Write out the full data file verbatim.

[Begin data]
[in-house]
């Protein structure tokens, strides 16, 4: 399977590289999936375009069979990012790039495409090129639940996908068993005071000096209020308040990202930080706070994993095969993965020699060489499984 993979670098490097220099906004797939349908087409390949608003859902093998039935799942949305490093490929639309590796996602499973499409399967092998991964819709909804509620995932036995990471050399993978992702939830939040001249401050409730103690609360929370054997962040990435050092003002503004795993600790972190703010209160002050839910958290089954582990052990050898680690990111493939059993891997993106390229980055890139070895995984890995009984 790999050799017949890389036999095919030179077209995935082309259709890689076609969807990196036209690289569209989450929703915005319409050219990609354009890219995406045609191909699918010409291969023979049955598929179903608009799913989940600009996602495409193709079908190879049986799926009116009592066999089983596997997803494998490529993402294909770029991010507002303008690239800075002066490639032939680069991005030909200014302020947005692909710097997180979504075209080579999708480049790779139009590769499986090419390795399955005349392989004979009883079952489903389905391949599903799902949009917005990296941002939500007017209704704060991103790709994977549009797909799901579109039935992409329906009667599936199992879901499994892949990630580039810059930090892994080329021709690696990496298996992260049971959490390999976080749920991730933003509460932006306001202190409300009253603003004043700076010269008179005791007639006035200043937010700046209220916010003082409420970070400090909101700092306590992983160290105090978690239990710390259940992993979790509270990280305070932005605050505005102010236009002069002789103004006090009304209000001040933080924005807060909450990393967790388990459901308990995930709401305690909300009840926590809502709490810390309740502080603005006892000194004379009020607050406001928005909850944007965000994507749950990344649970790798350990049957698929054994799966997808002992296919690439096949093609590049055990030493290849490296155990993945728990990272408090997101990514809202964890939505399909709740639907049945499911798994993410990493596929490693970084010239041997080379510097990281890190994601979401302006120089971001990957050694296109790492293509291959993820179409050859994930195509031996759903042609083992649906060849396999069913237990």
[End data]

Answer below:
[in-house]
């Protein structure tokens, strides 16, 4: 399977590289999936375009069979990012790039495409090129639940996908068993005071000096209020308040990202930080706070994993095969993965020699060489499984 993979670098490097220099906004797939349908087409390949608003859902093998039935799942949305490093490929639309590796996602499973499409399967092998991964819709909804509620995932036995990471050399993978992702939830939040001249401050409730103690609360929370054997962040990435050092003002503004795993600790972190703010209160002050839910958290089954582990052990050898680690990111493939059993891997993106390229980055890139070895995984890995009984 790999050799017949890389036999095919030179077209995935082309259709890689076609969807990196036209690289569209989450929703915005319409050219990609354009890219995406045609191909699918010409291969023979049955598929179903608009799913989940600009996602495409193709079908190879049986799926009116009592066999089983596997997803494998490529993402294909770029991010507002303008690239800075002066490639032939680069991005030909200014302020947005692909710097997180979504075209080579999708480049790779139009590769499986090419390795399955005349392989004979009883079952489903389905391949599903799902949009917005990296941002939500007017209704704060991103790709994977549009797909799901579109039935992409329906009667599936199992879901499994892949990630580039810059930090892994080329021709690696990496298996992260049971959490390999976080749920991730933003509460932006306001202190409300009253603003004043700076010269008179005791007639006035200043937010700046209220916010003082409420970070400090909101700092306590992983160290105090978690239990710390259940992993979790509270990280305070932005605050505005102010236009002069002789103004006090009304209000001040933080924005807060909450990393967790388990459901308990995930709401305690909300009840926590809502709490810390309740502080603005006892000194004379009020607050406001928005909850944007965000994507749950990344649970790798350990049957698929054994799966997808002992296919690439096949093609590049055990030493290849490296155990993945728990990272408090997101990514809202964890939505399909709740639907049945499911798994993410990493596929490693970084010239041997080379510097990281890190994601979401302006120089971001990957050694296109790492293509291959993820179409050859994930195509031996759903042609083992649906060849396999069913237990």